In case you have been living in a cave this week, there has been a firestorm brewing over whether college athletes should be paid or not.
It all started when ESPN’s Outside the Lines reported about an NCAA investigation of whether or not Johnny Manziel got paid by an autograph dealer to sign a few hundred items.
Today’s question of the day for the Leach Report:
— Leach Report (@LeachReport) August 8, 2013
It’s a good question. As of right now, college athletes are not allowed to get paid until their eligibility expires due to the NCAA rule on amateurism. There has already been a massive amount of litigation relating to “the use of the likenesses of former and current student-athletes in archival footage, as avatars (in video games), in photographs and promotions.” The class action lawsuit is against “the NCAA, EA Sports and Collegiate Licensing Company under both antitrust and right of publicity and seeks compensation.”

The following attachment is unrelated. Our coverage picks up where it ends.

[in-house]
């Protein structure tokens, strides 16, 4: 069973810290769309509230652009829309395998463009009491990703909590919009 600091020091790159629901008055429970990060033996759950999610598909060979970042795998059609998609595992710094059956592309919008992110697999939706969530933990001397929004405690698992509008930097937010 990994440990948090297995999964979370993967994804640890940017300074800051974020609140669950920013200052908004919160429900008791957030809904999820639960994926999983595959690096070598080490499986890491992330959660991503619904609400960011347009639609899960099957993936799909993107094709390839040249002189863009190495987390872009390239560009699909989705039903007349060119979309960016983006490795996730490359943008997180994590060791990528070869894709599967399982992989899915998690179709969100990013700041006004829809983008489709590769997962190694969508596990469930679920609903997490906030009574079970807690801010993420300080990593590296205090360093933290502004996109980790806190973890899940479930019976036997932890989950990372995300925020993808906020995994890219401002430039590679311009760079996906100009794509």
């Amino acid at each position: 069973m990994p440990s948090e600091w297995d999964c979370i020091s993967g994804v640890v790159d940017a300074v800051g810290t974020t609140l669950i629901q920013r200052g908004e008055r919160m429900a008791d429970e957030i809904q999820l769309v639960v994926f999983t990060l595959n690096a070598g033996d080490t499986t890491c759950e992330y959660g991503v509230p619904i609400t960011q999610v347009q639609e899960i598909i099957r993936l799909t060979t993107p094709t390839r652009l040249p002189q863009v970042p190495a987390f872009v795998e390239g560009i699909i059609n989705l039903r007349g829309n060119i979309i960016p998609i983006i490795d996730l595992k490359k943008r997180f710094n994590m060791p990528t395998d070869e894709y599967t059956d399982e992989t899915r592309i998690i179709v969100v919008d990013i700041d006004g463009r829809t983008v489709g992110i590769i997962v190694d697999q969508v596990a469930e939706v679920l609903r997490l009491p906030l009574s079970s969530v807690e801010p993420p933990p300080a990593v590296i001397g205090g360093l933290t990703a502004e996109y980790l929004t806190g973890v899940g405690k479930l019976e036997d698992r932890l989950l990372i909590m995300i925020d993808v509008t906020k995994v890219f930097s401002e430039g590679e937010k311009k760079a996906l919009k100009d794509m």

Rule 2.9 of the NCAA Division 1 manual defines the Principle of Amateurism.
Student-athletes shall be amateurs in an intercollegiate sport, and their participation should be motivated primarily by education and by the physical, mental and social benefits to be derived. Student participation in intercollegiate athletics is an avocation, and student-athletes should be protected from exploitation by professional and commercial enterprises.
Article 12 further delves into amateurism. It’s very complex.
I do think that athletes should get paid but the monies should go into a trust fund that would pay out after their eligibility expires. The question I have, as I am sure others do as well, would be whether college athletes would be tempted to stay in school rather than go pro after a year?